|Fig. 4. Apple clearwing moth pupal case. Photo courtesy of Okanagan Tree Fruit Company||Fig. 5. Apple clearwing moth cocoon (left) and pupa (right). Photo courtesy of Hugh Philip|
The moths can be observed resting on leaves during sunny days. To check for larval infestations, examine the bases of trees for 2 to 3 mm-wide holes and tunnels under the bark, especially rootstocks that appear abnormally swollen. Delta or wing traps baited with peach tree borer pheromone will attract apple clearwing male moths. Research is underway to identify the pheromone blend of apple clearwing moths from the Similkameen Valley (Gary Judd, AAFC).
|Fig. 6. Apple clearwing moth trap. Photo courtesy of Okanagan Tree Fruit Company||Fig. 7. Fruit juice bait trap, Courtesy Gary Judd, AAFC Summerland|
Cultural - Reduce the risk of infestations by minimizing wounds to trees, removing young trees with cankers, and sealing wounds with wound-protecting products. Wrapping the base of trees with polyester batting (a pillow stuffing product) will discourage egg-laying and prevent escape of emerging adults.
Mass trapping - Two litre plastic bottle traps (figures 6, 7) baited with grape juice have been shown to be highly attractive to both male and female clearwing moths (Gary Judd, AAFC). The trap has been painted yellow to increase its attractiveness to moths. Moths should be cleared out regularly.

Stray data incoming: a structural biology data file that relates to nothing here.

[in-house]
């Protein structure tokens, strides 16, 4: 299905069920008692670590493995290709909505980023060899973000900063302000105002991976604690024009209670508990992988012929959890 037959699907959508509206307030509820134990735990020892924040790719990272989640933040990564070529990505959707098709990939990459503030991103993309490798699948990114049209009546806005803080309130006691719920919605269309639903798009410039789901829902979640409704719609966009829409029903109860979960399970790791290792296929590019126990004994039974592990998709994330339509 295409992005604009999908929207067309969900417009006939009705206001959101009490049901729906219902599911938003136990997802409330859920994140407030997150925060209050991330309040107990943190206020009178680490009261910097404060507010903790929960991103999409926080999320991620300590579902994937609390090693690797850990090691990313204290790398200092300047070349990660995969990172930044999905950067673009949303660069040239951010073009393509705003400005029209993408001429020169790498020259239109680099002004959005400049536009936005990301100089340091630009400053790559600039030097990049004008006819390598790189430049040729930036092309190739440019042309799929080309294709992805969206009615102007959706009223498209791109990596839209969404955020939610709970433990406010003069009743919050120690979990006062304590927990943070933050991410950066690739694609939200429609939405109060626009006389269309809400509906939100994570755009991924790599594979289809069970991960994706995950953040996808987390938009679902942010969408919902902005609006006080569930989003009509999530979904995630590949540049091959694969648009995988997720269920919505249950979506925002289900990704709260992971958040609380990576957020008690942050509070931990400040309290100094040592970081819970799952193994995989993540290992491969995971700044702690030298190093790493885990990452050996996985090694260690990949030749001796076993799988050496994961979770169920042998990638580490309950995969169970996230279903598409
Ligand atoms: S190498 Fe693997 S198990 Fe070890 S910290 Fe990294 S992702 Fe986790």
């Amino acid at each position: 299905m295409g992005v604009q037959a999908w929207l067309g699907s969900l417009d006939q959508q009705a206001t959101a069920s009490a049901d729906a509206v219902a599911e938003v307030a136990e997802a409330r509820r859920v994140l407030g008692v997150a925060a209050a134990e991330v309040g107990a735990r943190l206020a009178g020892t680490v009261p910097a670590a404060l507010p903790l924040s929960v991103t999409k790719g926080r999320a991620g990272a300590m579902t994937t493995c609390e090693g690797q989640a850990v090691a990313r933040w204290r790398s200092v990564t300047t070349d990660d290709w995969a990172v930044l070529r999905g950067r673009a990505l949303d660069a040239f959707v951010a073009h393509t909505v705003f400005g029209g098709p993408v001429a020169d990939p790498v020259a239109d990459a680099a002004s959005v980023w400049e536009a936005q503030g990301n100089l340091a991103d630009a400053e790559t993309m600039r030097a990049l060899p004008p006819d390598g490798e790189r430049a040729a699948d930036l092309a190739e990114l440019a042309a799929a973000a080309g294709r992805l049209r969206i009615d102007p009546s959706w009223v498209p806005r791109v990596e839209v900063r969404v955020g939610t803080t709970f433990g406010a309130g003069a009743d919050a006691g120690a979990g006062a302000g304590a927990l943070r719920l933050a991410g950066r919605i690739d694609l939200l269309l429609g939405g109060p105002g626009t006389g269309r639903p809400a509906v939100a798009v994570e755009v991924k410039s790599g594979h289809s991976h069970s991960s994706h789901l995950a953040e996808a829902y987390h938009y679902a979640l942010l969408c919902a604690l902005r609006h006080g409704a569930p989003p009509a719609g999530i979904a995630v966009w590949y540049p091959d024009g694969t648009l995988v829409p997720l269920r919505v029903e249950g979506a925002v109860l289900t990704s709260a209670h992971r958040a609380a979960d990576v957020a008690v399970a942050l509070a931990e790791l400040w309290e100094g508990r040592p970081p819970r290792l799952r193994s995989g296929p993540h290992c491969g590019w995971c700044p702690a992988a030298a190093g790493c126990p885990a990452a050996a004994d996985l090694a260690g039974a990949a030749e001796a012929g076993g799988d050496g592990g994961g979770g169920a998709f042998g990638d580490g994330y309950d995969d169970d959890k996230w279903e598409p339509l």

Mating disruption - Isomate-P for mating disruption is not effective for reducing established populations. New dispensers developed by Pacific Biocontrol are being tested at the Pacific Agri-Food Research Centre, Summerland.
Biological control - Braconid parasitoids have been collected from larvae, but are not yet identified. The Pacific Agri-Food Research Centre, Summerland is evaluating nematodes for efficacy against the larvae.
Chemical control - There are no pesticides currently registered specifically for management of apple clearwing moth.
An emergency registration has been granted for trunk applications of Entrust (spinosad) in both organic and conventional orchards for the 2009 season (May 15, 2009 to Aug. 31, 2009). Results from trials conducted in the Similkameen indicate that Entrust provides good control of apple clearwing moth and it is expected that a Minor Use registration will be approved in 2010.
Screening trials for other products are being conducted by AAFC-Summerland.